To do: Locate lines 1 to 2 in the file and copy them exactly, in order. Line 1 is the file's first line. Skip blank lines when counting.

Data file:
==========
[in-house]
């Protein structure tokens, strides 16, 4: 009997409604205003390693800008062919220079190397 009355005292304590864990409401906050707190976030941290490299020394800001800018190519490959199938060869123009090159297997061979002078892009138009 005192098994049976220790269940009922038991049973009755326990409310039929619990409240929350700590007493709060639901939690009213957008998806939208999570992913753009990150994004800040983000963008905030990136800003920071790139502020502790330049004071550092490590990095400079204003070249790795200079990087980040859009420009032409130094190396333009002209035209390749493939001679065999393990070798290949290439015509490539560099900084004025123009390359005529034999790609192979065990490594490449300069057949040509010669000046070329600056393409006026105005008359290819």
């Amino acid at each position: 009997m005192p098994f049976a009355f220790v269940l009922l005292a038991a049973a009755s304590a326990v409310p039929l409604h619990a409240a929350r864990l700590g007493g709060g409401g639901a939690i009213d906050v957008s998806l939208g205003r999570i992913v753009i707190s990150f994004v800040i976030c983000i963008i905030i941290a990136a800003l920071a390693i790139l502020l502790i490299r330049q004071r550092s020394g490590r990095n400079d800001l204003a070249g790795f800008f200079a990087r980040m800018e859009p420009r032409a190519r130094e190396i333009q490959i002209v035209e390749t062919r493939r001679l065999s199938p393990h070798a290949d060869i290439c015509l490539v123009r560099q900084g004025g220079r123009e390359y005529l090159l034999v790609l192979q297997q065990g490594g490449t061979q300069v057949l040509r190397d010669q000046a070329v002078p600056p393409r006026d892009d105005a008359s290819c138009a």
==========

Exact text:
[in-house]
């Protein structure tokens, strides 16, 4: 009997409604205003390693800008062919220079190397 009355005292304590864990409401906050707190976030941290490299020394800001800018190519490959199938060869123009090159297997061979002078892009138009 005192098994049976220790269940009922038991049973009755326990409310039929619990409240929350700590007493709060639901939690009213957008998806939208999570992913753009990150994004800040983000963008905030990136800003920071790139502020502790330049004071550092490590990095400079204003070249790795200079990087980040859009420009032409130094190396333009002209035209390749493939001679065999393990070798290949290439015509490539560099900084004025123009390359005529034999790609192979065990490594490449300069057949040509010669000046070329600056393409006026105005008359290819």